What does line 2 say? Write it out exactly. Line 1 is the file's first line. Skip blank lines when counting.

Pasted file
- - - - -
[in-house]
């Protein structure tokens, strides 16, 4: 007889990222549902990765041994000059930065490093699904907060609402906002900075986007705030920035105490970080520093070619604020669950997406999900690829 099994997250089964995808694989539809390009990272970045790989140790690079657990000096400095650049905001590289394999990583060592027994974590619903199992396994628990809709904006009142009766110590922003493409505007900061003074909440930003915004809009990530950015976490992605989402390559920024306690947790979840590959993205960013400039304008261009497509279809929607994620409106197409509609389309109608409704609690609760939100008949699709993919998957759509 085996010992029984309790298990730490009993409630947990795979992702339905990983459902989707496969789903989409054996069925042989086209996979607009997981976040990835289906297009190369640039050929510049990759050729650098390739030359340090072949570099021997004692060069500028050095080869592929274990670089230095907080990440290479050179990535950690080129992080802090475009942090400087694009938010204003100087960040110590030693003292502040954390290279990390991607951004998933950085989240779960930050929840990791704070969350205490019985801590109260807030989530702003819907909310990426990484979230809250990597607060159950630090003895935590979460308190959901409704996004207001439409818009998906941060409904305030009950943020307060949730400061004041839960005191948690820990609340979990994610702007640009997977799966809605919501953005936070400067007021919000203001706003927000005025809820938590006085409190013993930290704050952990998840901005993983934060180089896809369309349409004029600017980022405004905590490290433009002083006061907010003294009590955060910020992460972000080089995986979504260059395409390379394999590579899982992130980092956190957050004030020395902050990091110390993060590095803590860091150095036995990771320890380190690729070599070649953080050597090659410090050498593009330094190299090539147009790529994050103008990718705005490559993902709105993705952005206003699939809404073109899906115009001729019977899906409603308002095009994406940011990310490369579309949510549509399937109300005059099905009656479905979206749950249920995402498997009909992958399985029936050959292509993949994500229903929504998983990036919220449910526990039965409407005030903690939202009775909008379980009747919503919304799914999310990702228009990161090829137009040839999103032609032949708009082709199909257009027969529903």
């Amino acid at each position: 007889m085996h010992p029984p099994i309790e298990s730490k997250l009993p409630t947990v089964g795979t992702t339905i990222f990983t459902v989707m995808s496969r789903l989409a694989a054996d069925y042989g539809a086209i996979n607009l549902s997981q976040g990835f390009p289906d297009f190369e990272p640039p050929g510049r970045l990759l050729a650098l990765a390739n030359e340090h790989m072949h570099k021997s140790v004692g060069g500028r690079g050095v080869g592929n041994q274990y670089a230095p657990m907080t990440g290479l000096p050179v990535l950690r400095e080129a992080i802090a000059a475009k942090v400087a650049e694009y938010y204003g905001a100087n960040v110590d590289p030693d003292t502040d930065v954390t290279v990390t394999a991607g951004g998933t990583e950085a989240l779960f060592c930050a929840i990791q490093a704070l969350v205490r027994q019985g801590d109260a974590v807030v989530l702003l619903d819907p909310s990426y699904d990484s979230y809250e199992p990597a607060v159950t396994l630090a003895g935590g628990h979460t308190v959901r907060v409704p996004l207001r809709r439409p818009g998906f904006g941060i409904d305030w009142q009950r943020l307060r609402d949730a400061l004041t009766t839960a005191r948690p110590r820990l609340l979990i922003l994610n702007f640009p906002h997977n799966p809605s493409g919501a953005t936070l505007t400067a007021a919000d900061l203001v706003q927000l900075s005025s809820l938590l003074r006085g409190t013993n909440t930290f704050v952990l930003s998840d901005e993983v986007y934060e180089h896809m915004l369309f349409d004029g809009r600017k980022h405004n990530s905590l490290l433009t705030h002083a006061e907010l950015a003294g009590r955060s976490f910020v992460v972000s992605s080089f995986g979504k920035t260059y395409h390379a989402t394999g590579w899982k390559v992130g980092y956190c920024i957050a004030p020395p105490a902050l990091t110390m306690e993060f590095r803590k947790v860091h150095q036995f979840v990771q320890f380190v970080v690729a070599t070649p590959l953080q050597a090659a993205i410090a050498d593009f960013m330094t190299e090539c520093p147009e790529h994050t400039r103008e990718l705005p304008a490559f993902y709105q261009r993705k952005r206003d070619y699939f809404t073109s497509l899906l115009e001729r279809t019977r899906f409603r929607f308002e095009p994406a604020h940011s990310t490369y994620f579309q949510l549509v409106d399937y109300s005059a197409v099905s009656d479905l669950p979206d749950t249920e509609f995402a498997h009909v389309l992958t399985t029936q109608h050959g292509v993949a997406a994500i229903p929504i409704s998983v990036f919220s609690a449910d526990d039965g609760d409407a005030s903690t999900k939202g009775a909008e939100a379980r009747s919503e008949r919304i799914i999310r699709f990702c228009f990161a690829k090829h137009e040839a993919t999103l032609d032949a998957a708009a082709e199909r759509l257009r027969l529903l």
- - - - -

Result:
């Protein structure tokens, strides 16, 4: 007889990222549902990765041994000059930065490093699904907060609402906002900075986007705030920035105490970080520093070619604020669950997406999900690829 099994997250089964995808694989539809390009990272970045790989140790690079657990000096400095650049905001590289394999990583060592027994974590619903199992396994628990809709904006009142009766110590922003493409505007900061003074909440930003915004809009990530950015976490992605989402390559920024306690947790979840590959993205960013400039304008261009497509279809929607994620409106197409509609389309109608409704609690609760939100008949699709993919998957759509 085996010992029984309790298990730490009993409630947990795979992702339905990983459902989707496969789903989409054996069925042989086209996979607009997981976040990835289906297009190369640039050929510049990759050729650098390739030359340090072949570099021997004692060069500028050095080869592929274990670089230095907080990440290479050179990535950690080129992080802090475009942090400087694009938010204003100087960040110590030693003292502040954390290279990390991607951004998933950085989240779960930050929840990791704070969350205490019985801590109260807030989530702003819907909310990426990484979230809250990597607060159950630090003895935590979460308190959901409704996004207001439409818009998906941060409904305030009950943020307060949730400061004041839960005191948690820990609340979990994610702007640009997977799966809605919501953005936070400067007021919000203001706003927000005025809820938590006085409190013993930290704050952990998840901005993983934060180089896809369309349409004029600017980022405004905590490290433009002083006061907010003294009590955060910020992460972000080089995986979504260059395409390379394999590579899982992130980092956190957050004030020395902050990091110390993060590095803590860091150095036995990771320890380190690729070599070649953080050597090659410090050498593009330094190299090539147009790529994050103008990718705005490559993902709105993705952005206003699939809404073109899906115009001729019977899906409603308002095009994406940011990310490369579309949510549509399937109300005059099905009656479905979206749950249920995402498997009909992958399985029936050959292509993949994500229903929504998983990036919220449910526990039965409407005030903690939202009775909008379980009747919503919304799914999310990702228009990161090829137009040839999103032609032949708009082709199909257009027969529903």